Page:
Marine Biology Volunteer

Dedicating your time to become a marine biology volunteer is perhaps one of the most fascinating experiences you could ever have. By doing so, you have the unfathomable opportunity to witness a somewhat parallel universe that words simply cannot describe, which is life beneath the waves.

Oceans cover over 70% of Earth, but just 7% of them are protected. Many government schemes have safeguarded areas on land, but protected areas of the ocean are sparser and this needs to change. However, we need to understand marine composition and ecology to know the best conservation strategies to implement – that’s where you come in!

Composition and ecology is the identity of different organisms within a habitat (both animal and plant species) and their relations to their environment; these are the factors which reveal how an entire ecosystem functions. For example, phytoplankton act as the lungs of the ocean by removing CO2 and produce oxygen as a byproduct. The phytoplankton relies on the ocean as their home, and in turn, they help to maintain healthy waters. By having better knowledge of these factors, we can implement the most appropriate strategies to help preserve our oceans and their inhabitants.

On any of our marine biology volunteer programs, you will learn much about these aspects, and conduct research based around composition and ecology, as well as the identification of incredible species such as gliding manta rays and gentle whale sharks. These trips are perfect for marine biologists, students studying conservation, or simply if marine biology grabs your attention!

Whoever you are, you have the chance to be truly enriched with knowledge and lifelong memories. So, what are you waiting for? Become a marine biology volunteer today!

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Marine Wildlife At A Glance

Varies Across Species
Dependent On Species
Oceans All Around The World

How Endangered Are Marine Animals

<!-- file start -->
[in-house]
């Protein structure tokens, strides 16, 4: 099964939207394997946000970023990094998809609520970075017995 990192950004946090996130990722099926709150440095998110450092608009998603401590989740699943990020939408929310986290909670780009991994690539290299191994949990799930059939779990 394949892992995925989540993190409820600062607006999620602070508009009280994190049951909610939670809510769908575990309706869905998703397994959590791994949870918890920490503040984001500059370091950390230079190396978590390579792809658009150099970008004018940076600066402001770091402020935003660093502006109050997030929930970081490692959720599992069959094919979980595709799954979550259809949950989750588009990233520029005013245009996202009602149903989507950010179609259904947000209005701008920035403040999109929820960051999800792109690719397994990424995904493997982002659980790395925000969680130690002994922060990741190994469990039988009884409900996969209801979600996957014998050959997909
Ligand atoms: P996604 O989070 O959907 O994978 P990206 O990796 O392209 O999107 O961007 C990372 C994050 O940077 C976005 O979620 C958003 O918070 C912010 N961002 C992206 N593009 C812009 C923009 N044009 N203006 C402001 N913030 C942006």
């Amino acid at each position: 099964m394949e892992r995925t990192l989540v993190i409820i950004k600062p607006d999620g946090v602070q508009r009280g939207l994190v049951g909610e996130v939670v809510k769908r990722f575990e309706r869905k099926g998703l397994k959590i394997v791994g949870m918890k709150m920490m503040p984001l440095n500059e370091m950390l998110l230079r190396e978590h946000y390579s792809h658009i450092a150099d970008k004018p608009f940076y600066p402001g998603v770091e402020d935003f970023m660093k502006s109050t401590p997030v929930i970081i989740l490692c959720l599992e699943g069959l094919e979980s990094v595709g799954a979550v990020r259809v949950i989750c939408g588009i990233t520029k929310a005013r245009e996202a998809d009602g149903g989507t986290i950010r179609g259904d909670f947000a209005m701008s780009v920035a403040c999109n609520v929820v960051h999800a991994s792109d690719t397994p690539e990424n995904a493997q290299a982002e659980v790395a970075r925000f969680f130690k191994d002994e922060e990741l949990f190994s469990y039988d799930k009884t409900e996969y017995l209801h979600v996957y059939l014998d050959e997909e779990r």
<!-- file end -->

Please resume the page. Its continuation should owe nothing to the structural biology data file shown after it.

Understanding the status of marine life is a challenging task as there are so many species which fall into this category. Although, there are some marine animals which are certainly struggling more than most.

Species such as whales, dolphins, manatees, dugongs, sea turtles, and sharks have populations which are decreasing at an utterly unsustainable rate. Additionally, one of the most important elements in the entirety of the world’s oceans, coral, is in very real danger of becoming extinct too, and this will completely change marine ecosystems as we know them.

It is estimated that a fifth of all the coral in the world has been lost in just 3 years. In history, changes such as these due to natural causes occur over centuries, however, the recent decline (which humans are mainly responsible for) is happening over a matter of decades.

Marine biology volunteer programs are essential in spreading awareness about the threats the ocean and its inhabitants are facing, whilst actively trying to make a change.

Threats Marine Wildlife Are Facing

There are some concerning factors posing major threats to our oceans and its inhabitants. Tragically they are due to human interference.

  • Pollution – much human waste ends up in the sea. This can be fatal for some animals becoming entangled in plastic or trying to eat some other form of hazardous substance. In the past, authorities would use oceans as dumping grounds for chemical and industrial waste. After laws were implemented this stopped, but today, dredged materials are still dumped into the sea to support networks like coastal ports and harbours.
  • Climate Change – coral bleaching is when the tiny organisms which give corals their vibrant colours leave their hosts, which kills both them, and the coral. As climate change causes ocean temperatures to rise, coral bleaching is occurring at a much more rapid rate – so much so, that scientists believe it could contribute to a global extinction event by 2050.
Fast Facts
  • The oceans consume 99% of the living space on Earth!
  • Blue whales can weigh up to nearly 200 tons – that’s the weight of 50 adult elephants! They are the largest animal ever known to inhabit the earth on both land and sea, and they have a heart the size of a small car.
  • It is estimated that life in the sea began between 3.1 – 3.4 billion years ago. In fact, sea life is said to be the first on Earth, as, at the time of the emergence of species in the ocean, conditions on the planet’s surface were not favourable to support life.
  • National Geographic claims that marine plants produce a massive 70% of the oxygen in the air (which, of course, humans could not survive without) as a byproduct of photosynthesis. The remaining oxygen comes from plant species on land. Therefore, it is even more worrying to consider that the health of the ocean is in serious decline.
Where you can go
Contact Info
UK Office
The Great Traveller Ltd,
3 Dairy Yard
Star Street
Ware, Hertfordshire
SG12 7DX
United Kingdom

Opening hours:
   Mon-Fri 8:30am–5:30pm
   Sat 10am-4pm

T: +44(0) 208 885 4987